Riker wandered through life alone, and that was how he liked it. It was only because of a memory that he was here, aboard this train, staring at her. Had he been a better person, he could pretend she wasn’t affecting him, but his impulsiveness caused him to explode at inopportune times.

The woman brushed a lock of hair out of her eyes, and the rings on her fingers caught the light. It was like dangling a steak in front of a tiger.

Riker licked his lips. The diamonds were no trick of the light. He could tell, even from this distance, that they were real. At the very least, the brand on her bag and the height of her hairdo told him she was filthy rich. Women with that kind of money could afford to cart around purse dogs in public without stuffing them in a cage.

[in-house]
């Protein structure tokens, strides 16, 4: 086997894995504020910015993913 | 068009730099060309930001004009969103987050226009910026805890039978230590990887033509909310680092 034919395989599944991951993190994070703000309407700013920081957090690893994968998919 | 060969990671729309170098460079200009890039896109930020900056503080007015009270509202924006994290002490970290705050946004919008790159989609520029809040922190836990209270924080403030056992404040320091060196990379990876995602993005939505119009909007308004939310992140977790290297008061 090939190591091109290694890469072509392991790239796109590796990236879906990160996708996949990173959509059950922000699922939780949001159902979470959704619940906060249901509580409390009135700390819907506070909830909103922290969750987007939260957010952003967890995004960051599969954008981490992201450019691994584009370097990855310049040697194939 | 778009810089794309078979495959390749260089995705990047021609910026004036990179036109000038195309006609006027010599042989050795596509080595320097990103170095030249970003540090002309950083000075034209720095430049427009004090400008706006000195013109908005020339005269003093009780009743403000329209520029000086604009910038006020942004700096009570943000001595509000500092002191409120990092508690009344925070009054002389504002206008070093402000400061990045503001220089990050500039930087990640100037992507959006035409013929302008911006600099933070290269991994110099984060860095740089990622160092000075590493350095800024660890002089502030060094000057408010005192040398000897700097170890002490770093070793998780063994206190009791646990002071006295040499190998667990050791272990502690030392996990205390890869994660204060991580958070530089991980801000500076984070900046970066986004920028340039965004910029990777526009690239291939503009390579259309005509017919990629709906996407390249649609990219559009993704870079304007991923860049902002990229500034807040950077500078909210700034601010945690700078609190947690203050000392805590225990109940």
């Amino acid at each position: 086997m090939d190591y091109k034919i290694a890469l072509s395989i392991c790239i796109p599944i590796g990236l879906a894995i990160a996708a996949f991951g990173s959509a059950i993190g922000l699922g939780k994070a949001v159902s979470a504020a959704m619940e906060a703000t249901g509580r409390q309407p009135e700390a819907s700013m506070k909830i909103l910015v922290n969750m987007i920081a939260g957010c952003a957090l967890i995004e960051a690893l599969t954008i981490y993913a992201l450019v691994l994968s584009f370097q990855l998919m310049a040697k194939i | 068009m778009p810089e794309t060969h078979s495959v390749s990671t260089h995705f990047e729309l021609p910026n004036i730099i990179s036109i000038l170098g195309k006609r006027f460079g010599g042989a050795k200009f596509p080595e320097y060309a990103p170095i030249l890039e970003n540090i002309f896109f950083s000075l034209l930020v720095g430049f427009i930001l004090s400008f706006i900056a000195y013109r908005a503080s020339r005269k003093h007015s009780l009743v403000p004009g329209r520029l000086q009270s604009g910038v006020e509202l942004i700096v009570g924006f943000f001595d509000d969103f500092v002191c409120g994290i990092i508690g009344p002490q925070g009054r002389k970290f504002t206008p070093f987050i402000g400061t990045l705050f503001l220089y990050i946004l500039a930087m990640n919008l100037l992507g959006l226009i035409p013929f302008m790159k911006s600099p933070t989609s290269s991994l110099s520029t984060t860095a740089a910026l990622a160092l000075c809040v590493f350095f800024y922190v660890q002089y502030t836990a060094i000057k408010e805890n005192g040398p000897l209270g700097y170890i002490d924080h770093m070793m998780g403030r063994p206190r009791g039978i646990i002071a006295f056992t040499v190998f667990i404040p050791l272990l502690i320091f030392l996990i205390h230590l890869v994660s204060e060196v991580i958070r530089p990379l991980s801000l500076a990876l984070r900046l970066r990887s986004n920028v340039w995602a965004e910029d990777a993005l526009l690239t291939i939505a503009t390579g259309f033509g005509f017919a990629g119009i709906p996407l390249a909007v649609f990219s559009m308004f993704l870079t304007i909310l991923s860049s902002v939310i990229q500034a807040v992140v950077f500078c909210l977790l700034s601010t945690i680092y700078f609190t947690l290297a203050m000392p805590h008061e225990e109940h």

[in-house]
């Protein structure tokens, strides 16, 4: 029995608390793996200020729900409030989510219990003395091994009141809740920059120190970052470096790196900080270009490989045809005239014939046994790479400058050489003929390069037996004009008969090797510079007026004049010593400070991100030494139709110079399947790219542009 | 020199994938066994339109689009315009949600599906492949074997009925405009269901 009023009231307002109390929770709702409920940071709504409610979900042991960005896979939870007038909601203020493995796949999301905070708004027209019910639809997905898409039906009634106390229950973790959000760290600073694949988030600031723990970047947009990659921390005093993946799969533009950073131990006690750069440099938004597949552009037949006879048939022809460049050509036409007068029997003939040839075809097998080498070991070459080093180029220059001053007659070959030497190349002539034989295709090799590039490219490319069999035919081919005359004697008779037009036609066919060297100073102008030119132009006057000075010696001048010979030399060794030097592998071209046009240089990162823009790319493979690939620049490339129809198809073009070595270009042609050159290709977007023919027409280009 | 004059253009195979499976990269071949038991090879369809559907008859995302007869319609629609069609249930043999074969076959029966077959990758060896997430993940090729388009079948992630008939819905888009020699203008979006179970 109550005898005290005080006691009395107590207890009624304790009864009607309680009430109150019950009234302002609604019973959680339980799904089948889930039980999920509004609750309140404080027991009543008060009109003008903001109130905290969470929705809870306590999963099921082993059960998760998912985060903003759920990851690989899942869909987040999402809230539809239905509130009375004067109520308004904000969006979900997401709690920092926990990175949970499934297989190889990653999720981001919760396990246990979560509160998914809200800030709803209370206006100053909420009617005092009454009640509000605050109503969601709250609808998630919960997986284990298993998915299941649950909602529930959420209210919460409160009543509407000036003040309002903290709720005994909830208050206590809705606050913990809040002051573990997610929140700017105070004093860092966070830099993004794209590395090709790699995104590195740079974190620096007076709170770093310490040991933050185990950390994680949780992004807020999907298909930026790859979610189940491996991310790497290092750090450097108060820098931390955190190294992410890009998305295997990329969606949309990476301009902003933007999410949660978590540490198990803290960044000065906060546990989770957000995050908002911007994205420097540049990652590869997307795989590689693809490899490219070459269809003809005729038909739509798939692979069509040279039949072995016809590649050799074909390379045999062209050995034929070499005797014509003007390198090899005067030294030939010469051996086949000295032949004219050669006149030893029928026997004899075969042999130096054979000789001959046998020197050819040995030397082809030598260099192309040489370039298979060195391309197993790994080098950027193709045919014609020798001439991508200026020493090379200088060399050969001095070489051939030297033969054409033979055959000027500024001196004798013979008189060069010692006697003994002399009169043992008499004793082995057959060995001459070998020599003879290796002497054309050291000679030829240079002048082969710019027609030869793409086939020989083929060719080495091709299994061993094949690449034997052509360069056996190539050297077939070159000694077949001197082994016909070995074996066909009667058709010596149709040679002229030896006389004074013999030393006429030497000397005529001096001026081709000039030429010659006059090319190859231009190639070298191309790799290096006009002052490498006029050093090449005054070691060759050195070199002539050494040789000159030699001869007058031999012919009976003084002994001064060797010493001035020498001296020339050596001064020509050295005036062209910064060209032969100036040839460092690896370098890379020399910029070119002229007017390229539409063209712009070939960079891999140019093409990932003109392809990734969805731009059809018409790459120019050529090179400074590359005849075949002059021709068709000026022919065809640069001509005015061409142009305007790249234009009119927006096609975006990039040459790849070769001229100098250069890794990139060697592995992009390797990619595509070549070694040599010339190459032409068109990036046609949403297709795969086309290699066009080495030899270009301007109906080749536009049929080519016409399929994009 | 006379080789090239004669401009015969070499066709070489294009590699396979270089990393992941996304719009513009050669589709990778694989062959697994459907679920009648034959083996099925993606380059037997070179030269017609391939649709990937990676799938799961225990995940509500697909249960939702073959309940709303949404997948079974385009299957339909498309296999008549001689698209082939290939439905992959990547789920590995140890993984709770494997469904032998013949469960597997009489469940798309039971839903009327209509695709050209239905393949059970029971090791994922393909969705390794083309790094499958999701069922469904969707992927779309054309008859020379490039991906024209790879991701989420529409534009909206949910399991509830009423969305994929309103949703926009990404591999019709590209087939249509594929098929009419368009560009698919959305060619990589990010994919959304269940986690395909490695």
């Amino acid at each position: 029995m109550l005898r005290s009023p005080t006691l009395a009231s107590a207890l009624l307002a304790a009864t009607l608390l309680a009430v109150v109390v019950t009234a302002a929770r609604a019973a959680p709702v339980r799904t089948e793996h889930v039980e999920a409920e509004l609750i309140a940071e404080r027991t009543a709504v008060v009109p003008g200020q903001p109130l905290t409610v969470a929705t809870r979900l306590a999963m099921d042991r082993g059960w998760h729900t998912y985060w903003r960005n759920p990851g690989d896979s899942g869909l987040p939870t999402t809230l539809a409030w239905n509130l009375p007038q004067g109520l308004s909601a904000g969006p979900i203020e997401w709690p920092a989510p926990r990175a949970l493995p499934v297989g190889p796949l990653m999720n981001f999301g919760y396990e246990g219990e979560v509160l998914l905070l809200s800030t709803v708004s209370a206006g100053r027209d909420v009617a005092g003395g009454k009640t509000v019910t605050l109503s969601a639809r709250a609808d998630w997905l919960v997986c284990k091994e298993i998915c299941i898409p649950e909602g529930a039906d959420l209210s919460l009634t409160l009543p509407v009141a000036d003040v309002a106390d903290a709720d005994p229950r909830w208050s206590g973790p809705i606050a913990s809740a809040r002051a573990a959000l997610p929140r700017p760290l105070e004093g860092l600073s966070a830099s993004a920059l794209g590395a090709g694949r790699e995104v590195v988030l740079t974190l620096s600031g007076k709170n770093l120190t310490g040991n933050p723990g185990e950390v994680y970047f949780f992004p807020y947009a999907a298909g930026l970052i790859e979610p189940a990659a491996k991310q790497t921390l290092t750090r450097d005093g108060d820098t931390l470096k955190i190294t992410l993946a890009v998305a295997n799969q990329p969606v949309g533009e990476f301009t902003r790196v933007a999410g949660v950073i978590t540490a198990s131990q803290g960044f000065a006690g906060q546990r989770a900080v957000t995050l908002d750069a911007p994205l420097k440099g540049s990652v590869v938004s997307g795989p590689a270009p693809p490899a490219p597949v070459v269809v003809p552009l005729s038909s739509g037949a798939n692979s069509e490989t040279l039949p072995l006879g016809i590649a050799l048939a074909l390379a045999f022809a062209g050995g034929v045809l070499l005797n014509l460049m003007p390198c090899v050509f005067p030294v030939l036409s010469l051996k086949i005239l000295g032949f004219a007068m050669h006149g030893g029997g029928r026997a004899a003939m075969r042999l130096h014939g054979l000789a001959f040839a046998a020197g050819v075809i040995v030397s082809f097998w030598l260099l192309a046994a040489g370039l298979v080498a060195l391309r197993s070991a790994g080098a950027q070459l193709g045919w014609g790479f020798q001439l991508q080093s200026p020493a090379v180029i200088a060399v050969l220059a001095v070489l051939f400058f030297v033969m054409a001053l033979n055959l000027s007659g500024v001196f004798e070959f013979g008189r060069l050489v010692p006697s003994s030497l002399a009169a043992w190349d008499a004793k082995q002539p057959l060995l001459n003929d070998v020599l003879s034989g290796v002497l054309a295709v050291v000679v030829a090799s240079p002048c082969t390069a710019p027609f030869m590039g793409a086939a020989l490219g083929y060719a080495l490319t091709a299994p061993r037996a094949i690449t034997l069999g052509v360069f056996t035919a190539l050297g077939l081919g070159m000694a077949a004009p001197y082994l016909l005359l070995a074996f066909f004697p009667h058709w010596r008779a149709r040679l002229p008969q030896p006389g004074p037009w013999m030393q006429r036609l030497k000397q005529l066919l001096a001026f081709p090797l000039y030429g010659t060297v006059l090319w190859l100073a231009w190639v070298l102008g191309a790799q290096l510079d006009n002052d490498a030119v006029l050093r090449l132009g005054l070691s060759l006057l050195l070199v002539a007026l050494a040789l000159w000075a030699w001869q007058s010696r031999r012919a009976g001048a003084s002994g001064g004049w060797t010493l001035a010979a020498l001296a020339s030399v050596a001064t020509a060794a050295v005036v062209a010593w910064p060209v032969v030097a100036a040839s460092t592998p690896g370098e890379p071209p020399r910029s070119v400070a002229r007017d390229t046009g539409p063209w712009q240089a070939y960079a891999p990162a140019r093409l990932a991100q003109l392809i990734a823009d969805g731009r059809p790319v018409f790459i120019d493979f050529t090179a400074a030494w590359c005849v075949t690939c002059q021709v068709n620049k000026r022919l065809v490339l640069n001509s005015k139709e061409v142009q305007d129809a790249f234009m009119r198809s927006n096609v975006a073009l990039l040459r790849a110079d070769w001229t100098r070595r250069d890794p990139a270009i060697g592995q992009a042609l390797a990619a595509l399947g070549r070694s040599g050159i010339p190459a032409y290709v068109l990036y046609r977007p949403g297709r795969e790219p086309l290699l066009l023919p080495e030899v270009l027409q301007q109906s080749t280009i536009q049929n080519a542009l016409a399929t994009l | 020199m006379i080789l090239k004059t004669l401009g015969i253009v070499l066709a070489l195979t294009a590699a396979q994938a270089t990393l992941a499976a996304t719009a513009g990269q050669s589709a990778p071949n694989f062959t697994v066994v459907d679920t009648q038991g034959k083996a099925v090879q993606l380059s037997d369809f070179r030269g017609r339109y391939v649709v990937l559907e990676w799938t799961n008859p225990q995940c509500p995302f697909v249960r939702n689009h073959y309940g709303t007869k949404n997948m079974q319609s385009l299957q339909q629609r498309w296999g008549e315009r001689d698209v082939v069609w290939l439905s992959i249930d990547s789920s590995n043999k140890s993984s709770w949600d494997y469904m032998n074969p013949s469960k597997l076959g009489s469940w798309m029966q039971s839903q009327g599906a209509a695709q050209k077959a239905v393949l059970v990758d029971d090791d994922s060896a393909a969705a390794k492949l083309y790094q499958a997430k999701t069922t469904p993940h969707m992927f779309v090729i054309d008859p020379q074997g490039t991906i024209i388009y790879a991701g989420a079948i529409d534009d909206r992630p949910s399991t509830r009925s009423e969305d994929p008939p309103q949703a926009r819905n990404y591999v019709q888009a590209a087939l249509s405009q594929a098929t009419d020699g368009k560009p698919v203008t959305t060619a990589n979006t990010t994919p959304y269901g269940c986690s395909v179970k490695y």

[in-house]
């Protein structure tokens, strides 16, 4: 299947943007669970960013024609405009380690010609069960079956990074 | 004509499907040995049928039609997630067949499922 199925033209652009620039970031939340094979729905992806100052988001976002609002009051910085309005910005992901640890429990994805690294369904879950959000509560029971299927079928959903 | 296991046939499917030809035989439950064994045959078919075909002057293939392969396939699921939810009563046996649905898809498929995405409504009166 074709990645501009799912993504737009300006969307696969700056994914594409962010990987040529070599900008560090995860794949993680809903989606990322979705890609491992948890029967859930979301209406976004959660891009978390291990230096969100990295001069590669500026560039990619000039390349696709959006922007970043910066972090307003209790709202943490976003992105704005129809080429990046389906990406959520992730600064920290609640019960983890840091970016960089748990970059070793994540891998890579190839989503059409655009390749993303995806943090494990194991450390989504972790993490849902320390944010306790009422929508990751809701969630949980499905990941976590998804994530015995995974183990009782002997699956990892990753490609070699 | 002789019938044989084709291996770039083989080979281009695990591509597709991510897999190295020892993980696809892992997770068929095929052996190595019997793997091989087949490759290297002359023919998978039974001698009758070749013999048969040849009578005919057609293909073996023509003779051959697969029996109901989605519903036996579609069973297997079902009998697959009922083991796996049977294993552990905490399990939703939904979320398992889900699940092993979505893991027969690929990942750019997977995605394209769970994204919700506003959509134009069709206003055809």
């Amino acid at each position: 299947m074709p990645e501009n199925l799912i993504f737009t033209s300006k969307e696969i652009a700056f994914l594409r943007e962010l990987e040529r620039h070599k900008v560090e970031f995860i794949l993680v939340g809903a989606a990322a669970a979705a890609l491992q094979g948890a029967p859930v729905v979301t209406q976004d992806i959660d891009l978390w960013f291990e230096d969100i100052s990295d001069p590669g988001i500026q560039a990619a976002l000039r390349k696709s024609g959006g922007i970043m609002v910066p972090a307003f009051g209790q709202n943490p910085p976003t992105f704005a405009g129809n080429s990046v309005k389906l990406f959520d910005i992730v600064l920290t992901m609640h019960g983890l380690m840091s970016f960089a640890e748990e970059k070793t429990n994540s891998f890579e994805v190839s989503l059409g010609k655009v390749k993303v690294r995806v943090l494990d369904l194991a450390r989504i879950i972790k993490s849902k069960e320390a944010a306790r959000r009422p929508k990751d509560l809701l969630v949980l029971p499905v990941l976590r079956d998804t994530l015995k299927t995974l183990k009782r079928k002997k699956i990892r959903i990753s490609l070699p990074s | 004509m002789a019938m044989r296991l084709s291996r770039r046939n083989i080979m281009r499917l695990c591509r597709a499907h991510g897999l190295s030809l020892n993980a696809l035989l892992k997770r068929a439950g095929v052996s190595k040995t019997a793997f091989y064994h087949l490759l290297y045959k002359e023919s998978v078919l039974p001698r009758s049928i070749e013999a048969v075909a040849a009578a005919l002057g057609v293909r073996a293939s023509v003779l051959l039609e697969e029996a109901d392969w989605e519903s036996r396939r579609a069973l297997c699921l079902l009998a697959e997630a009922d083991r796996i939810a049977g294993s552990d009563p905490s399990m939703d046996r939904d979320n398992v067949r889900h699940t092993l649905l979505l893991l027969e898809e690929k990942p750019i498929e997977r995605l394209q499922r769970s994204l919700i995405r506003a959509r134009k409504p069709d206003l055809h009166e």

He studied her for a few more minutes as a plan solidified in his mind.

Then the moment arrived.

An elderly man was making his way towards the back of the train where Riker sat. As he drew closer to the woman, Riker made his move. He walked fast enough to place himself between the man and his mark.

Squeezing himself between them, he pretended to stumble into the woman’s seat.

“Sorry,” he mumbled. The woman’s eyes were on Riker’s feet, and she hardly noticed as he deftly unclipped her diamond tennis bracelet.

He stood upright and slid his hands into his pockets. Jackpot.

But as he made his way to the front of the car, he made the mistake of glancing back. The old man was staring at him. He’d been made.


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